Mechanically EV’s should have less issues than conventional cars, as there are far less moving parts in an electric motor – when did you last have to service the motor in your vacuum cleaner? That said, you’ll still need to keep your brakes, tyres and running gear in order, and manufacturers still seem to stipulate servicing regimes based on internal combustion engines, even though there’s no engine oil, plugs or filters to be consumed. It’s important to keep your servicing up to date and within warranty conditions, just in case something does go wrong. If you’re buying a second-hand electric car, always check that it has been serviced properly by a main dealer and at the right time. Until EV’s become more mainstream, taking an electric vehicle to your local garage isn’t really an option
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It’s a good idea to be aware of any electrical or software issues that could be a problem as EV’s age. Do your homework on EV forums, such as SpeakEV, so that you are aware of any potential known problems and fixes. There’s an enthusiastic EV driving community and tapping into this knowledge is well worth it if you’re considering the second-hand EV route.
Electric cars practicalities – have you got off-road parking?
To get the full financial benefits of electric car ownership charging at home is a must. So, there’s one key point to consider before you read any further – do you have off-street parking? If not, you’re probably better off with a non-plugin hybrid car. Why? Trailing electric cable across the pavement is a ‘no no’; not only is it a trip hazard, it’s very easy to damage the cable which could end in a nasty accident. Unfortunately, as of half the UK car owners don’t have off-street parking, until an alternative means of charging is devised, pure EV vehicles aren’t an option for them.
Charging electric cars at home – what do you need?
Okay, you’ve got off street parking! Next hoop – have you got a suitable space to locate a charging point? And does your existing household wiring, consumer unit (fuse box) have the capacity to add an extra 32-amp or 16-amp circuit? Time to find a suitably qualified electrician, hopefully they should give you the answers and advise on the maximum output charger you could install.
What do EV charger points costs to install?
At the moment, there are grants to install chargers, currently they cost around £500 with the government grant, dependent on the suitability of your current wiring. How far your charge point is from the consumer unit could affect the installation costs too. Talking to your local electric car dealer would be a good place to start to get a feel for the costs, and potential incentives to install a charger.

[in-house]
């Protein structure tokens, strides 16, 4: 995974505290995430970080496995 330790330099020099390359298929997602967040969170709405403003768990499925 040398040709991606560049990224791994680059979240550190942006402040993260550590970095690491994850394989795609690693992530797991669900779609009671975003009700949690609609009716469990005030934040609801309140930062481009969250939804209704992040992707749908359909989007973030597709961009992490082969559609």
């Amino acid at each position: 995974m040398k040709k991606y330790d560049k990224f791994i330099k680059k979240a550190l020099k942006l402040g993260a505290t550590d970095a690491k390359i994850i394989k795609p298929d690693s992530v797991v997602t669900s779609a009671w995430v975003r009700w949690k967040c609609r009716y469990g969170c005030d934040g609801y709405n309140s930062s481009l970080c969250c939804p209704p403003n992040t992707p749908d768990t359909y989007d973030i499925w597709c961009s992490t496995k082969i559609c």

Another thing to consider is where you store the cable when not charging. Putting the cable back in and out of the car every time you charge it is a real pain, they are difficult to coil, get dirty and wet in winter and then take up space in the boot. I’ve found the best solution is to have a second cable permanently connected to the charging point, with the cable which came with vehicle – which isn’t usually long enough anyway, stored in car, for those occasional ‘away from home’ charges.
How long does it take to charge an electric car?
Most EV owners tend to charge at home overnight, a 220/240 volt 16-amp charging point will take approximately 6/8 hours flat to full, and a 32-amp charging point can charge an in around 3½/5 hours – be warned – some electric cars are not capable of being charged up quickly! Make sure you check. Charging from a standard 13-amp is an option if you’ve an outside socket, but this will extend the charging time to 8 to 12+ hours. Charging times can be much longer if you’ve a car with a large capacity battery.
Remember to plug it in – getting into the electric driving habits!
Forgetting to plug in your car can be a real pain, especially if your car has a range of less than 100 miles, which most do. It’s amazing how relatively short journeys clock-up, inevitably you’ll get the call to pick up someone, or need to pop to the shops. Only to find that you haven’t plugged in the car and it’s only got 10 miles left and going to take hours to charge up! Getting into the habit of plugging in your EV is a must – if you’re constantly forgetting to charge your mobile phone, then an EV may not be the best choice for you. If you’re good at remembering to charge your phone then it is really easy to get into the habit a charging a car, and a lot less hassle than having to fill up with fuel at the garage.